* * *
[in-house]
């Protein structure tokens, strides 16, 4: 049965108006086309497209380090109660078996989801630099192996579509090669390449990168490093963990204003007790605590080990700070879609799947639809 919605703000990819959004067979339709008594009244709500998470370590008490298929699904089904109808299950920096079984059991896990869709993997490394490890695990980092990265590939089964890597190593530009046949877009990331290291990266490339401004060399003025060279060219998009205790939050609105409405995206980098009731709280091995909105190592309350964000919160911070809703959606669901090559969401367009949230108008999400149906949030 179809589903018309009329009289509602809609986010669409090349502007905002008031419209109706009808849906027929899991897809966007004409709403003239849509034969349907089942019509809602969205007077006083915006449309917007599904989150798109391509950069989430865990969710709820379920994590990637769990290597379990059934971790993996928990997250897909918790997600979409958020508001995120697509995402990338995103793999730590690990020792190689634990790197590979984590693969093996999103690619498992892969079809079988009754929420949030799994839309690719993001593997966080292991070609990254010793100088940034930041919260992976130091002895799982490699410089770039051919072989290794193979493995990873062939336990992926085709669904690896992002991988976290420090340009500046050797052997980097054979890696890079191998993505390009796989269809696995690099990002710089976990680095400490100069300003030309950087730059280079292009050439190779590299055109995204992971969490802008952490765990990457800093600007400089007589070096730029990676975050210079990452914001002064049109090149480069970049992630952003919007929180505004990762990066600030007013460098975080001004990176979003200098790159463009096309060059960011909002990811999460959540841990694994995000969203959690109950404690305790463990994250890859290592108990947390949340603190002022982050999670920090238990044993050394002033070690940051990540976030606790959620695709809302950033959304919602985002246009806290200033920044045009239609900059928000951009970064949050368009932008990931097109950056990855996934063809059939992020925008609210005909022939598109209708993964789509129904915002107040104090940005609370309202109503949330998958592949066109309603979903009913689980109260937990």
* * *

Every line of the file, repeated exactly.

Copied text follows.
[in-house]
């Protein structure tokens, strides 16, 4: 049965108006086309497209380090109660078996989801630099192996579509090669390449990168490093963990204003007790605590080990700070879609799947639809 919605703000990819959004067979339709008594009244709500998470370590008490298929699904089904109808299950920096079984059991896990869709993997490394490890695990980092990265590939089964890597190593530009046949877009990331290291990266490339401004060399003025060279060219998009205790939050609105409405995206980098009731709280091995909105190592309350964000919160911070809703959606669901090559969401367009949230108008999400149906949030 179809589903018309009329009289509602809609986010669409090349502007905002008031419209109706009808849906027929899991897809966007004409709403003239849509034969349907089942019509809602969205007077006083915006449309917007599904989150798109391509950069989430865990969710709820379920994590990637769990290597379990059934971790993996928990997250897909918790997600979409958020508001995120697509995402990338995103793999730590690990020792190689634990790197590979984590693969093996999103690619498992892969079809079988009754929420949030799994839309690719993001593997966080292991070609990254010793100088940034930041919260992976130091002895799982490699410089770039051919072989290794193979493995990873062939336990992926085709669904690896992002991988976290420090340009500046050797052997980097054979890696890079191998993505390009796989269809696995690099990002710089976990680095400490100069300003030309950087730059280079292009050439190779590299055109995204992971969490802008952490765990990457800093600007400089007589070096730029990676975050210079990452914001002064049109090149480069970049992630952003919007929180505004990762990066600030007013460098975080001004990176979003200098790159463009096309060059960011909002990811999460959540841990694994995000969203959690109950404690305790463990994250890859290592108990947390949340603190002022982050999670920090238990044993050394002033070690940051990540976030606790959620695709809302950033959304919602985002246009806290200033920044045009239609900059928000951009970064949050368009932008990931097109950056990855996934063809059939992020925008609210005909022939598109209708993964789509129904915002107040104090940005609370309202109503949330998958592949066109309603979903009913689980109260937990």